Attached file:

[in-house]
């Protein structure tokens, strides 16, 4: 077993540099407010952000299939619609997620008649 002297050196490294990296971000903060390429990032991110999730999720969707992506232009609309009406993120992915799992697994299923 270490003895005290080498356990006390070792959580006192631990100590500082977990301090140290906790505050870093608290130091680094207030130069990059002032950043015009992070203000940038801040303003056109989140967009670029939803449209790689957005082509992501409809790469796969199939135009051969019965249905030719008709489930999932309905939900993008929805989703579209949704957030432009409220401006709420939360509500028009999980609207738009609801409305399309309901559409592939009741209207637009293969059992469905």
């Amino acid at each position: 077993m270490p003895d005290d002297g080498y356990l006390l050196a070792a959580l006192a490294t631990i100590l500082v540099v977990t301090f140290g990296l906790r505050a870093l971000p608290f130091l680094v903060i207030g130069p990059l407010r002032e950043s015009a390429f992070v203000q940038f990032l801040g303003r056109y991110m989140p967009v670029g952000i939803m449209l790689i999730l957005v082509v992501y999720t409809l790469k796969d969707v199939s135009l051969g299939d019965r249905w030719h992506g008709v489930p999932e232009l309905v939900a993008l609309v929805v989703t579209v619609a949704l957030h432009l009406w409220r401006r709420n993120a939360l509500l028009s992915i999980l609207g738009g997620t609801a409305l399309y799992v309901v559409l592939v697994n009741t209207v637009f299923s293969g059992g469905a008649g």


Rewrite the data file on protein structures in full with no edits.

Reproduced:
[in-house]
């Protein structure tokens, strides 16, 4: 077993540099407010952000299939619609997620008649 002297050196490294990296971000903060390429990032991110999730999720969707992506232009609309009406993120992915799992697994299923 270490003895005290080498356990006390070792959580006192631990100590500082977990301090140290906790505050870093608290130091680094207030130069990059002032950043015009992070203000940038801040303003056109989140967009670029939803449209790689957005082509992501409809790469796969199939135009051969019965249905030719008709489930999932309905939900993008929805989703579209949704957030432009409220401006709420939360509500028009999980609207738009609801409305399309309901559409592939009741209207637009293969059992469905």
């Amino acid at each position: 077993m270490p003895d005290d002297g080498y356990l006390l050196a070792a959580l006192a490294t631990i100590l500082v540099v977990t301090f140290g990296l906790r505050a870093l971000p608290f130091l680094v903060i207030g130069p990059l407010r002032e950043s015009a390429f992070v203000q940038f990032l801040g303003r056109y991110m989140p967009v670029g952000i939803m449209l790689i999730l957005v082509v992501y999720t409809l790469k796969d969707v199939s135009l051969g299939d019965r249905w030719h992506g008709v489930p999932e232009l309905v939900a993008l609309v929805v989703t579209v619609a949704l957030h432009l009406w409220r401006r709420n993120a939360l509500l028009s992915i999980l609207g738009g997620t609801a409305l399309y799992v309901v559409l592939v697994n009741t209207v637009f299923s293969g059992g469905a008649g």